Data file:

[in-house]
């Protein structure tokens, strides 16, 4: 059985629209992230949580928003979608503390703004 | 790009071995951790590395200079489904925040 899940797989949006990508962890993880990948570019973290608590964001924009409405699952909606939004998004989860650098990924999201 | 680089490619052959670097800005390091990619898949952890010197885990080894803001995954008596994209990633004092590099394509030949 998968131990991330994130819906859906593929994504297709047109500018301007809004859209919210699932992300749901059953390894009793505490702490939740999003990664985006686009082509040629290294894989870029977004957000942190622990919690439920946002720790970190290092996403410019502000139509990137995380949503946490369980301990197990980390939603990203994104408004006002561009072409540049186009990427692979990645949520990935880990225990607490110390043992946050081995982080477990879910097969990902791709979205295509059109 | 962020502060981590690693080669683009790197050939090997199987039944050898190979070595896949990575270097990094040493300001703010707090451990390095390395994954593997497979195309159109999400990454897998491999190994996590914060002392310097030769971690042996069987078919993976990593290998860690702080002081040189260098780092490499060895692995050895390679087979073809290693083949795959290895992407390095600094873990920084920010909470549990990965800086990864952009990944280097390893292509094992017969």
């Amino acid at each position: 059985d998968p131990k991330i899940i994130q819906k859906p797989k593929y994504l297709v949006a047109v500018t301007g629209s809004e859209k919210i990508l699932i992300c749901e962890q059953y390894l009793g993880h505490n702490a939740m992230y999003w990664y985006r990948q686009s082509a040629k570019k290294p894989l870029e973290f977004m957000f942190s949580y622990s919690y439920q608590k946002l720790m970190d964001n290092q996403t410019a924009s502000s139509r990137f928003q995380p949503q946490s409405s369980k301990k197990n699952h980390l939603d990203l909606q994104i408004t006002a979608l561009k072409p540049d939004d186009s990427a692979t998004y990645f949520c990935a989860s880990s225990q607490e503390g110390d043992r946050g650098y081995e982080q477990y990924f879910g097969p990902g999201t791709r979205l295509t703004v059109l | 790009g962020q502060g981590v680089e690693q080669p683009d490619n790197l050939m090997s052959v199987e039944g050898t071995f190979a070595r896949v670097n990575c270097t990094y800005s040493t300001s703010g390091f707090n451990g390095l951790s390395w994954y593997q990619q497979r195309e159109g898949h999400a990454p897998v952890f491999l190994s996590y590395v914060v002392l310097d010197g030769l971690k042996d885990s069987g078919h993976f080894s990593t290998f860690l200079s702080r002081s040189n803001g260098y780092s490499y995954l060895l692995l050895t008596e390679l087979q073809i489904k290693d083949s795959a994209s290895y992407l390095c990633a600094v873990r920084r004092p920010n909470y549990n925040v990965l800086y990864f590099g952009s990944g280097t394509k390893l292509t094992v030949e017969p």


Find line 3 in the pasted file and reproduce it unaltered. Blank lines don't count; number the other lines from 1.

């Amino acid at each position: 059985d998968p131990k991330i899940i994130q819906k859906p797989k593929y994504l297709v949006a047109v500018t301007g629209s809004e859209k919210i990508l699932i992300c749901e962890q059953y390894l009793g993880h505490n702490a939740m992230y999003w990664y985006r990948q686009s082509a040629k570019k290294p894989l870029e973290f977004m957000f942190s949580y622990s919690y439920q608590k946002l720790m970190d964001n290092q996403t410019a924009s502000s139509r990137f928003q995380p949503q946490s409405s369980k301990k197990n699952h980390l939603d990203l909606q994104i408004t006002a979608l561009k072409p540049d939004d186009s990427a692979t998004y990645f949520c990935a989860s880990s225990q607490e503390g110390d043992r946050g650098y081995e982080q477990y990924f879910g097969p990902g999201t791709r979205l295509t703004v059109l | 790009g962020q502060g981590v680089e690693q080669p683009d490619n790197l050939m090997s052959v199987e039944g050898t071995f190979a070595r896949v670097n990575c270097t990094y800005s040493t300001s703010g390091f707090n451990g390095l951790s390395w994954y593997q990619q497979r195309e159109g898949h999400a990454p897998v952890f491999l190994s996590y590395v914060v002392l310097d010197g030769l971690k042996d885990s069987g078919h993976f080894s990593t290998f860690l200079s702080r002081s040189n803001g260098y780092s490499y995954l060895l692995l050895t008596e390679l087979q073809i489904k290693d083949s795959a994209s290895y992407l390095c990633a600094v873990r920084r004092p920010n909470y549990n925040v990965l800086y990864f590099g952009s990944g280097t394509k390893l292509t094992v030949e017969p």